LANCASTER, Pa., — A surreal scene descended on Eastern Pennsylvania Saturday night — a swarm of mayflies caused multiple crashes and forced officials to shut down a bridge.
Chief Chad Livelsberger of the Wrightsville Fire Company has said three motorcycle crashes occurred because of the flies. Luckily, the motorcyclists had minor road rashes.
A bridged section of Route 462 was closed after the swarm appeared around 10 p.m. local time Saturday. Officials said the flies swarmed around the lights of the bridge, died and fell to the ground.
The sheer volume of insects reduced visibility, and turned the road surface of the bridge over the Susquehanna River, in Lancaster County, into a treacherous, slippery mess.
“It was like a blizzard in June, but instead of snow, it was mayflies,” Wrightsville, Pa., Fire Chief Chad Livelsberger said. “It was very slick, almost like ice.”
Authorities said three motorcycle crashes were reported amid the flurry of flies, and a vehicle flipped onto its side. No serious injuries were reported.
“It was hard to stop,” Livelsberger said. “When you go to pull out, all your tires would do was spin,” the fire chief said.
“They were getting in our mouth. We had to close our eyes. We had to swat them away. Even when we got back, it felt like bugs were crawling in you.”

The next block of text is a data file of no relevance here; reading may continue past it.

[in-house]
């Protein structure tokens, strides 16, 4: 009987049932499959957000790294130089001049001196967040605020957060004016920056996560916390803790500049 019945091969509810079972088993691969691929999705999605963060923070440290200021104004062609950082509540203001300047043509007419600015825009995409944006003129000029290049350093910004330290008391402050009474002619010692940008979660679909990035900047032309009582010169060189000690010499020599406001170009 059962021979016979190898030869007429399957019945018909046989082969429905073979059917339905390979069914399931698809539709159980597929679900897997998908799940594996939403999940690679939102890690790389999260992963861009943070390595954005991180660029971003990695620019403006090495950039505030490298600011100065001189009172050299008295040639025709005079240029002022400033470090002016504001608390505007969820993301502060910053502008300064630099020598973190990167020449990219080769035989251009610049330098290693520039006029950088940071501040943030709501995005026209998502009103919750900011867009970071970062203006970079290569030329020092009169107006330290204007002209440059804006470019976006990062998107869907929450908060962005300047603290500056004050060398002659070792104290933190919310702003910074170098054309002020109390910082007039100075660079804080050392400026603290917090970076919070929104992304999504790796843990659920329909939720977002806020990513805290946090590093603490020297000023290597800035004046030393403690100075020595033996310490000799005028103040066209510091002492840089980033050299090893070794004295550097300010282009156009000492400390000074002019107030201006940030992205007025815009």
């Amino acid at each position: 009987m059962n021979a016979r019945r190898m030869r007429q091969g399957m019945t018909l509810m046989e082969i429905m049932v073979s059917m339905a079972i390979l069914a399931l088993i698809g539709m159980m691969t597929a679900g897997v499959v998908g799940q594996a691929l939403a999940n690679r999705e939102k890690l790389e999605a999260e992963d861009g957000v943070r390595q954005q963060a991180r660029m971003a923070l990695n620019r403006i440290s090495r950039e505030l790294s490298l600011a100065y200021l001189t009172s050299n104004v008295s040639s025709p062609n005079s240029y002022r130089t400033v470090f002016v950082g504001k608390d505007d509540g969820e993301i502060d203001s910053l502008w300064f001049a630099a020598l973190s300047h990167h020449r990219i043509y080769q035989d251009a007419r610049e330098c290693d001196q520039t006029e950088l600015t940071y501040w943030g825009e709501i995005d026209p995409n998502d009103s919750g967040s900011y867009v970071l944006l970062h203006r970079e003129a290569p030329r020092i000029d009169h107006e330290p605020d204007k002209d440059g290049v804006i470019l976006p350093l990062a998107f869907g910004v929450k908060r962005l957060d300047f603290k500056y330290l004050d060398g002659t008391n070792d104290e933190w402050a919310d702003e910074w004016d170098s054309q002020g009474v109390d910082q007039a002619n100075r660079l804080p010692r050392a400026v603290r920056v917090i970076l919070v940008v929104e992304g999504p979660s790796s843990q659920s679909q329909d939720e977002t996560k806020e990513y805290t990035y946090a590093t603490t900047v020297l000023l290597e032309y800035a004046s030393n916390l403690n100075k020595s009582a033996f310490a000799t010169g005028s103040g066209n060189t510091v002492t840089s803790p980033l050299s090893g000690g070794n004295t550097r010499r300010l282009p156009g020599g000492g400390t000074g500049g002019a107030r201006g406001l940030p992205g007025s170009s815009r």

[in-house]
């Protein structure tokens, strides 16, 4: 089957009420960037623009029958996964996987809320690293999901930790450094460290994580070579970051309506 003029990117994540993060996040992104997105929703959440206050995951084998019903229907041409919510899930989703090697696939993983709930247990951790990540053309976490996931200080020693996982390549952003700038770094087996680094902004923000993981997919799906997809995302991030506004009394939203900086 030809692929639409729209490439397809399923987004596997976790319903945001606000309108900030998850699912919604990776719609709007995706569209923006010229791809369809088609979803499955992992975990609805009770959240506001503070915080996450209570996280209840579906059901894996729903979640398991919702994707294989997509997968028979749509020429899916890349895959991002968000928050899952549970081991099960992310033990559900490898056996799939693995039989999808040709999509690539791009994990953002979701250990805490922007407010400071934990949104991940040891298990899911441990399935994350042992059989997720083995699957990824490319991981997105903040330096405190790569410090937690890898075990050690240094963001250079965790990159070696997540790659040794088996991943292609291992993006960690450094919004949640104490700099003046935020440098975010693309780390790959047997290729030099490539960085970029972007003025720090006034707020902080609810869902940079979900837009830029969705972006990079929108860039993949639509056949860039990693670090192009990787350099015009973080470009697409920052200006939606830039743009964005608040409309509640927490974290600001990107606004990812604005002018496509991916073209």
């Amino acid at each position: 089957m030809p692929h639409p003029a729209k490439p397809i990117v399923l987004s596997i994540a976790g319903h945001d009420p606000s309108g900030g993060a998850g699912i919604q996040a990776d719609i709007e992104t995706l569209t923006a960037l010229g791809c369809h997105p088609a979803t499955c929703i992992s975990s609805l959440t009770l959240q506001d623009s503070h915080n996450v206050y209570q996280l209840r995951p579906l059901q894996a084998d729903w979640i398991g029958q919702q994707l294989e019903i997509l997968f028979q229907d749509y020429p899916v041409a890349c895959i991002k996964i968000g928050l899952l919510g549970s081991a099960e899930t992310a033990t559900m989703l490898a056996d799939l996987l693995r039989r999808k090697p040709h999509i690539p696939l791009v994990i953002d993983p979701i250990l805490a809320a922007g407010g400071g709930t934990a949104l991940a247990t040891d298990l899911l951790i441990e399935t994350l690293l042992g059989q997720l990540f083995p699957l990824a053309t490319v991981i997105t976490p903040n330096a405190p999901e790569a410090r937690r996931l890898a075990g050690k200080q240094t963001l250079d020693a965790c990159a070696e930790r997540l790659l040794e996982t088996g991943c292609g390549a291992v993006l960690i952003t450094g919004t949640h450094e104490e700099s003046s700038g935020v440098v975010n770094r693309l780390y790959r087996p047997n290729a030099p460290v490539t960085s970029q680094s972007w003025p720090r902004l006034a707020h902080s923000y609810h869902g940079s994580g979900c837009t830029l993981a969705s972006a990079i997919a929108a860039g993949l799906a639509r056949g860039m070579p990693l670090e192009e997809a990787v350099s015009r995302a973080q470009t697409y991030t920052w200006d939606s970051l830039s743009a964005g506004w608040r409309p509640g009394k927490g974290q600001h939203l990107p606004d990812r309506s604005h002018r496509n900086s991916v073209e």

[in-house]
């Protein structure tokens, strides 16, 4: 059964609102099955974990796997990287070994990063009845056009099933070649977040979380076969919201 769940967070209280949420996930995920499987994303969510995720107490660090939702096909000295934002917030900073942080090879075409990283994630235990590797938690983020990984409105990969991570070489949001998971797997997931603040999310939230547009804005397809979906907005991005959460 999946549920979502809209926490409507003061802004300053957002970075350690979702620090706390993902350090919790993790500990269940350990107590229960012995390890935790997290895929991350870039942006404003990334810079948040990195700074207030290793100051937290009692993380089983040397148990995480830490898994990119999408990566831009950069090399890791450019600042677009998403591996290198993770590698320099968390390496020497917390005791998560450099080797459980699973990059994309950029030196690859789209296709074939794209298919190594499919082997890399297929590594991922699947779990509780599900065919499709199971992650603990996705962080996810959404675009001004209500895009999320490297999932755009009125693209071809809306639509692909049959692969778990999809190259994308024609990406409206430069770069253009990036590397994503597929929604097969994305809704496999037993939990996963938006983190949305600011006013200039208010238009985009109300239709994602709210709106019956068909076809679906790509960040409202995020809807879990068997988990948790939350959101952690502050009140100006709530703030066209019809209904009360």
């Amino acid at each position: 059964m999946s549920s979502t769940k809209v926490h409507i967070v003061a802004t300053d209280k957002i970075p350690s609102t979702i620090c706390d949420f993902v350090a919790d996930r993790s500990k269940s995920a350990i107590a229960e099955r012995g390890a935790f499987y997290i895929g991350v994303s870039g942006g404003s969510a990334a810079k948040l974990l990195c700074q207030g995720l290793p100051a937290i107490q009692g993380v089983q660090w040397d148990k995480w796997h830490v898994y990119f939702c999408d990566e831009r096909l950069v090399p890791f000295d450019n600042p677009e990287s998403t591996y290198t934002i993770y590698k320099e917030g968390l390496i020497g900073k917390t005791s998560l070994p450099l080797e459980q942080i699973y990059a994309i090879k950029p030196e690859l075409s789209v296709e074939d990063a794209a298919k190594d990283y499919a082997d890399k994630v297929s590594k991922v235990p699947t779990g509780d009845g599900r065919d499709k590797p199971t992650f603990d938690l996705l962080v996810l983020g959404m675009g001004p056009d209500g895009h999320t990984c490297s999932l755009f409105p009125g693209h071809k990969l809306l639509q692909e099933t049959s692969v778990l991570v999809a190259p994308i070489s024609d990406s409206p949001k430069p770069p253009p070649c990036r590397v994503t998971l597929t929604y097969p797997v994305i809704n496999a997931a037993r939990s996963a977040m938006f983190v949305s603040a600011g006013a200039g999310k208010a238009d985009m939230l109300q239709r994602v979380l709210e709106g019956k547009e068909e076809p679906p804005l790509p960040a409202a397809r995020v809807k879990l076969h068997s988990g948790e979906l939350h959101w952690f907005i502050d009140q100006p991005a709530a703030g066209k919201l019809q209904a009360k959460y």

Piles of mayflies up to 2ft (0.6m) deep were seen the morning after. The ayer of mayfly carcasses was about an inch thick on the road, officials said.
Officials brought in a street sweeper and Officer Brad Rohrbaugh with the West Hempfield Township Police Department said the bridge was reopened early Sunday morning.
“I never saw anything like it,” the fire chief said.
Near the Tisza River in Hungary, a similarly frightening plague occurs—and it happens every year.
The Palingenia longicauda, (also known as the long-tailed mayfly or the Tisza mayfly to Hungarian ocals, and in other parts of the world they are known as “One Day fly,”[because they literally have seconds to mate and then die] Junebug [not the beetle], Mayfly, Canadian Soldier, Fishfly). Mayflies have a strange life cycle allowing them to live underground in the larvae state for 3 years of their lives. Immature mayflies live in water, before hatching as adults to mate in swarms. The only time they surface is as an adult, mating in orgies, and plaguing the towns with mayhem.
‘Once they mate, the males die promptly while the females lay their eggs and then also die. The insects on the bridge lamps are likely post-mated that died from exhaustion. The adult form does not feed or sting and is completely harmless.’
In July of last year, Wisconsin was plagued with the mayflies so badly, it appeared on local radar as rain.
This video was shot on Kelly’s Island, a beautiful island north of Sandusky, Ohio and just east of South Bass Island (Put-in-Bay). Kelley’s Island offers some of Lake Erie’s finest natural highlights. In addition to the Indian Rockand the butterfly house, the Glacial Grooves are worth the trip, alone.
Source: UPI and Lisa Muhar
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